Every organization dreads the falsely competent employee who is secretly cutting corners and covering their tracks. Sometimes, they are embezzlers. Sometimes they are plagiarists, or journalists who fabricate quotes and only pretend to check sources. Sometimes they are managers, CEOs, generals and leaders who are faking it, not providing oversight and diligently making sure that others are doing their jobs. These people are thieves, essentially: they are stealing their salaries under the false pretense that they know what they are doing and can be trusted. Often they are worse than thieves, because they sap their organizations of efficiency and momentum, secretly, stealthily. Needless to say, government bureaucracies are crawling with them, and they cost all of us money, security, hope and happiness.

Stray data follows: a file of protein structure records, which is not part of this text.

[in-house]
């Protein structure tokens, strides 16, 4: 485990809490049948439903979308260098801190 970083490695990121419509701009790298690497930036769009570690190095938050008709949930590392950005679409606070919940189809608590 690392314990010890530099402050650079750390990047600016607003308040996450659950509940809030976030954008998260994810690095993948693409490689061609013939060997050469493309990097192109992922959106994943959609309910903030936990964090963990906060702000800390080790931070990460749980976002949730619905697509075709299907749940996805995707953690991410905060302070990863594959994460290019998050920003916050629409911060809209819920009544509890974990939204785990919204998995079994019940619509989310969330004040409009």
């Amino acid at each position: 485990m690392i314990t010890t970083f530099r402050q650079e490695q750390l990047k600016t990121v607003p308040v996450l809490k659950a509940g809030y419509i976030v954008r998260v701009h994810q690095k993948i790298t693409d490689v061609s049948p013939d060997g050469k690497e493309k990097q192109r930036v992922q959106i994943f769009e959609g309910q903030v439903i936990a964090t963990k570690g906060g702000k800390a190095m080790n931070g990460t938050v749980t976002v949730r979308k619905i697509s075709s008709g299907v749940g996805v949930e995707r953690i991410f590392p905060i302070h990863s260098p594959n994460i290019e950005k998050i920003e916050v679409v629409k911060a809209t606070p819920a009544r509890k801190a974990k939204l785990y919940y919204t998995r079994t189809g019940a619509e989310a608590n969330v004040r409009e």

Annie Doohkan is one of the worst of this breed I have ever encountered. She was a state chemist in Massachusetts who intentionally mishandled evidence in drug cases, rushing results, falsifying them, certifying that she did tests when she really didn’t. Finally the lies became too much to hide, and she was exposed, but not before her perfidy forced the release of hundreds of convicts, raised new questions about thousands of other cases, and forced the state to spend millions of dollars. Apparently she had no greater motive for inflicting this carnage than her desire to give police and prosecutors what they wanted, and to appear to be fast, efficient and reliable. Continue reading